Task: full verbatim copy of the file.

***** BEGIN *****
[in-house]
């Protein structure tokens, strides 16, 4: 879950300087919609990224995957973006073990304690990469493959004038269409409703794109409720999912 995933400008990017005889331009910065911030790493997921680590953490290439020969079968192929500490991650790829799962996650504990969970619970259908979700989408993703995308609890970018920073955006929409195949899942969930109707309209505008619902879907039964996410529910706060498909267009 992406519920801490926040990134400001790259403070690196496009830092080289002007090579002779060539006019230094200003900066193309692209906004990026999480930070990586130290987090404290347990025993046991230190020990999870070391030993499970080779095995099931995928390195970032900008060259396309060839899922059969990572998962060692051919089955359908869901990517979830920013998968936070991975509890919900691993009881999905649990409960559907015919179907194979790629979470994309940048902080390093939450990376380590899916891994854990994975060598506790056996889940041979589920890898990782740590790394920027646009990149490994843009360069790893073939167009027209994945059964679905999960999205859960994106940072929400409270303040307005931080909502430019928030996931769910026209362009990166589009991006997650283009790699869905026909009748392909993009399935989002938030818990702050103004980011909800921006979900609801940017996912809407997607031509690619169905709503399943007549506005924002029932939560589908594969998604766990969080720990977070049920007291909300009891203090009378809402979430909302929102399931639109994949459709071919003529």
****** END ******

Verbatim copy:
[in-house]
């Protein structure tokens, strides 16, 4: 879950300087919609990224995957973006073990304690990469493959004038269409409703794109409720999912 995933400008990017005889331009910065911030790493997921680590953490290439020969079968192929500490991650790829799962996650504990969970619970259908979700989408993703995308609890970018920073955006929409195949899942969930109707309209505008619902879907039964996410529910706060498909267009 992406519920801490926040990134400001790259403070690196496009830092080289002007090579002779060539006019230094200003900066193309692209906004990026999480930070990586130290987090404290347990025993046991230190020990999870070391030993499970080779095995099931995928390195970032900008060259396309060839899922059969990572998962060692051919089955359908869901990517979830920013998968936070991975509890919900691993009881999905649990409960559907015919179907194979790629979470994309940048902080390093939450990376380590899916891994854990994975060598506790056996889940041979589920890898990782740590790394920027646009990149490994843009360069790893073939167009027209994945059964679905999960999205859960994106940072929400409270303040307005931080909502430019928030996931769910026209362009990166589009991006997650283009790699869905026909009748392909993009399935989002938030818990702050103004980011909800921006979900609801940017996912809407997607031509690619169905709503399943007549506005924002029932939560589908594969998604766990969080720990977070049920007291909300009891203090009378809402979430909302929102399931639109994949459709071919003529």